There are three areas of active rifting that have been foci for recent studies dealing with the development of an oceanic spreading center within a continental realm in addition to being viable locations for a focussed study of the rupturing of continental lithosphere; the Gulf of California/Salton Trough, the Woodlark Basin, and the Red Sea/Gulf of Suez/Gulf of Aden region. Each of these geographic areas represents a very different setting for continental rifting.

The Gulf of California developed by oblique extension in a primarily strike-slip regime (e.g., Larson et al., 1968; Larson et al., 1972; Moore and Buffingham, 1968; Lonsdale, 1989) just landward of the continental margin. Slicing a thin sliver off of a continent may be a relatively common phenomenon (Steckler and ten Brink, 1986) and represents a mechanism for the creation of exotic terranes (e.g., Coney et al., 1980; Churkin et al., 1982). However, the Gulf of California is a very different tectonic regime compared with the rift settings responsible for the majority of “Atlantic-type” continental margins.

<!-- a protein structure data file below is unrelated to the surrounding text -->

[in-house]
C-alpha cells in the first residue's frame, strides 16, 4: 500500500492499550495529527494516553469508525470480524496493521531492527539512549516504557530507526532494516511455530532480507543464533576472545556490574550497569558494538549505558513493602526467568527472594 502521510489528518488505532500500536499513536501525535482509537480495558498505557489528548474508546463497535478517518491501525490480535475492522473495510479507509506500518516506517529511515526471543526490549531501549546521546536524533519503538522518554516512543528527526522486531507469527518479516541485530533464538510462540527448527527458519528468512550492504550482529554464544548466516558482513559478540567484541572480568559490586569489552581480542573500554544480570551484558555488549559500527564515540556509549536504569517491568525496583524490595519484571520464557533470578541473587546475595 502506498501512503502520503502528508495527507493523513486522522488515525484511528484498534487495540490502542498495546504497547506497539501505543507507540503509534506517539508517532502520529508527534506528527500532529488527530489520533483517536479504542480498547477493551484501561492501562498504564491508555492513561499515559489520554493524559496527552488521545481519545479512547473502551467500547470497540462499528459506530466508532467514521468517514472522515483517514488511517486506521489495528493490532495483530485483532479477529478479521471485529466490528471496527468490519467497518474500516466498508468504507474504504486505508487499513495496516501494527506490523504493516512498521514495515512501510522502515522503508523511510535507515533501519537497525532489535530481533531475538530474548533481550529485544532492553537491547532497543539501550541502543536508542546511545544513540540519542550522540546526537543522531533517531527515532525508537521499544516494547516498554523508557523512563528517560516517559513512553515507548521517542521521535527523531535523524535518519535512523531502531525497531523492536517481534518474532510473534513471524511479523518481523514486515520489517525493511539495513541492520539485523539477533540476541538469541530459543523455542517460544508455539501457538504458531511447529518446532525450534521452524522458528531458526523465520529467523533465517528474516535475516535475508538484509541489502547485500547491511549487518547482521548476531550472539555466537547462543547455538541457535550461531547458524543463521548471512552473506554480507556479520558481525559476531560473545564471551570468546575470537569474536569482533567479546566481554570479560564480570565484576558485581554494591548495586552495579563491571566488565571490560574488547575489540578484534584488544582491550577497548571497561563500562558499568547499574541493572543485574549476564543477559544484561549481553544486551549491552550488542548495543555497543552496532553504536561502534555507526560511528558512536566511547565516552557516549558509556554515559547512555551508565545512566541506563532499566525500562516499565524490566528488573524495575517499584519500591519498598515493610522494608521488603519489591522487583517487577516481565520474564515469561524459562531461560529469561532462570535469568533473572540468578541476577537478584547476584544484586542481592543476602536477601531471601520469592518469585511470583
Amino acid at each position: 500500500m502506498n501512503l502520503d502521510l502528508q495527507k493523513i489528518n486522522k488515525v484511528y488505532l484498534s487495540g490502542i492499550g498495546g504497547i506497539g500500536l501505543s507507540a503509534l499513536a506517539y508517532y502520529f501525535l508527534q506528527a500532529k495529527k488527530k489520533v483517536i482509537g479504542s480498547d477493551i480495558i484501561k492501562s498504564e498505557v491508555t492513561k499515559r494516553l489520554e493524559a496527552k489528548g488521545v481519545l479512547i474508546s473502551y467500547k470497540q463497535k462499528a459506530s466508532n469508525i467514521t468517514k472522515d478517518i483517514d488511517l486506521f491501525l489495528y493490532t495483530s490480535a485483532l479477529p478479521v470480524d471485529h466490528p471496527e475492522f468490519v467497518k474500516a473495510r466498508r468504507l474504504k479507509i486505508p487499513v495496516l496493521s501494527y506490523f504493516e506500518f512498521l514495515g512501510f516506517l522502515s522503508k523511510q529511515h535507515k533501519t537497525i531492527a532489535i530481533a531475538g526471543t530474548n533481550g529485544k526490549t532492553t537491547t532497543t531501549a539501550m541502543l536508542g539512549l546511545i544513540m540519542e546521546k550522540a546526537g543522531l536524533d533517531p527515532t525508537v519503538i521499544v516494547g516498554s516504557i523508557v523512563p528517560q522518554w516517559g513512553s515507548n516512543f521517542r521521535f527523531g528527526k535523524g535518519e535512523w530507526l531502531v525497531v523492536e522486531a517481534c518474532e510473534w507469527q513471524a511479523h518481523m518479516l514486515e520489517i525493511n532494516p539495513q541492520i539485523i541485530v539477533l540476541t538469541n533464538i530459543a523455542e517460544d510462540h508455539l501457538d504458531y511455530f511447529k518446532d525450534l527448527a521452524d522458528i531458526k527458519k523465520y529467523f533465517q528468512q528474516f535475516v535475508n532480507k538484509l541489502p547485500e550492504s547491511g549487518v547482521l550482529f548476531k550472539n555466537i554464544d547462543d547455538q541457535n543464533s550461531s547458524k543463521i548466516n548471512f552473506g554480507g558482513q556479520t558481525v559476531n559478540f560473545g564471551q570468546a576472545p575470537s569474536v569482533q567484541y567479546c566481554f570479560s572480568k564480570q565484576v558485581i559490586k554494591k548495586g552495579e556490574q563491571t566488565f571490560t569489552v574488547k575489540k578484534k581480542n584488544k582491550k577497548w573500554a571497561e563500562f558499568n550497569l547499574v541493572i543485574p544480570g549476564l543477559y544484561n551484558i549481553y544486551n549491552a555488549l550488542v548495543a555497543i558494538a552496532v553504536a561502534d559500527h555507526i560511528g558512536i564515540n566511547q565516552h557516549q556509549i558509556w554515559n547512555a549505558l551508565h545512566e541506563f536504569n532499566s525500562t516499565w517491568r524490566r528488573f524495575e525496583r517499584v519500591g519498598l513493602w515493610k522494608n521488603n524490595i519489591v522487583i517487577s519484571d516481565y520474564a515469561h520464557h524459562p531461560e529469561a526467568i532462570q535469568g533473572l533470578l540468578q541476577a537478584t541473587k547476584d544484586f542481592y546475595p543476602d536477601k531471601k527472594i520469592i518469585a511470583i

Woodlark Basin rifting appears to have originated in response to a change in stress regime related to plate convergence and subduction of the Australian plate (Weissel et al., 1982; Benes et al., 1994). The present Woodlark Basin spreading center extends from the Simbo transform (which extends to the Solomon Trench; Crook and Taylor, 1994) to the Papuan Peninsula of New Guinea, into which the rift is propagating (Crook and Taylor,1994; Taylor et al., 1995). The time period over which the continental rifting stage developed prior to the establishment of the oceanic spreading center is rather short (< 4 m.y., Taylor et al., 1995) compared to the rifting phases at most passive continental margins that typically last for 15 m.y. or longer. Recent work has shown that the bathymetry and structure of the western Woodlark Basin has been significantly shaped by the thermal consequences of subduction processes (Fang et al., 1997), especially the addition of subduction-related fluids that, in turn, have modified significantly the rheology of the fore-arc and back-arc crusts. The Woodlark Basin thus represents a special and unusual tectonic setting and the extent to which observations from the Woodlark Basin can be used to understand the development and structure of other margins is not clear.